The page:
It has been suggested that Europeanisation enhances the possibilities of resolving a conflict. Indeed, the positive impact of Europeanisation on the stabilisation of some conflicts such as the ones in Northern Ireland, Serbia/Kosovo and Serbia/Montenegro is well attested.
But what happens when a State withdraws from the EU? Does its detachment from the EU structures lead to the deterioration of the environment of a given conflict? Brexit offers a unique opportunity to analyse this unprecedented phenomenon as it will affect three territorial borders and boundaries that are all somehow linked with conflicts.
The aim of the project is precisely to assess the effect of Brexit on the territorial borders and boundaries in Ireland, Gibraltar and Cyprus (where the UK has two Sovereign Base Areas) and the conflicts linked with them. It will do so by focusing on four distinct but interrelated aspects:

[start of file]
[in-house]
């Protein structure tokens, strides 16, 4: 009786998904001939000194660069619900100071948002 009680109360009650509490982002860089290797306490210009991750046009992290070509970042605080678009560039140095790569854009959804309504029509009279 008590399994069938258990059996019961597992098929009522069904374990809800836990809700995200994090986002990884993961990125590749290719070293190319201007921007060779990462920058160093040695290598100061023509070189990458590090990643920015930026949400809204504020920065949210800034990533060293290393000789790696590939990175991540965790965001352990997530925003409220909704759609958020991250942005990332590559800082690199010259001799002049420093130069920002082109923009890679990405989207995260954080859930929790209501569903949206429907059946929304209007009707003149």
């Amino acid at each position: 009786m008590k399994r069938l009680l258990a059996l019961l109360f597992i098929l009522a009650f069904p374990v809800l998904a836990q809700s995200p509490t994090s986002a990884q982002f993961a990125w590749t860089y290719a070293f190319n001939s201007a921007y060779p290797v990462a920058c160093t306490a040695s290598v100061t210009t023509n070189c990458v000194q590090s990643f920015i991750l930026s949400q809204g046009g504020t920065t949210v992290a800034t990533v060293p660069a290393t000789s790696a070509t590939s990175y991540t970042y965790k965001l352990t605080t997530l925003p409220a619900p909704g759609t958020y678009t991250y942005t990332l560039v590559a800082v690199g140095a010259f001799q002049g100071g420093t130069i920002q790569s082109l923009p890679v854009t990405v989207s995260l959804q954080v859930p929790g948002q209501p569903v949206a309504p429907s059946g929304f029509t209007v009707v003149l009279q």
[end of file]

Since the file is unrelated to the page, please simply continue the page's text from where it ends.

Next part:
1. Brexit Challenges on boundaries and the conflicts linked with them;
2. The visions of the UK, the EU and its Member States in addressing those challenges;
3. The idea of differentiated Brexit;
4. Lessons to be learned from other borders and conflicts.
The project is generously funded by UACES (Small Event Grants) and UEA's HEIF Impact Fund.
Meet the team running the project.
Four Background Papers
The project builds on Nikos's previous research on the interrelationship between EU law, comparative constitutional law and conflict resolution theory. Here are four papers that provide for the theoretical background of the current project.
Find short biographical notes of the speakers.
The Policy Papers
Following the conclusion of the conference, two policy papers have been published. You will find them here.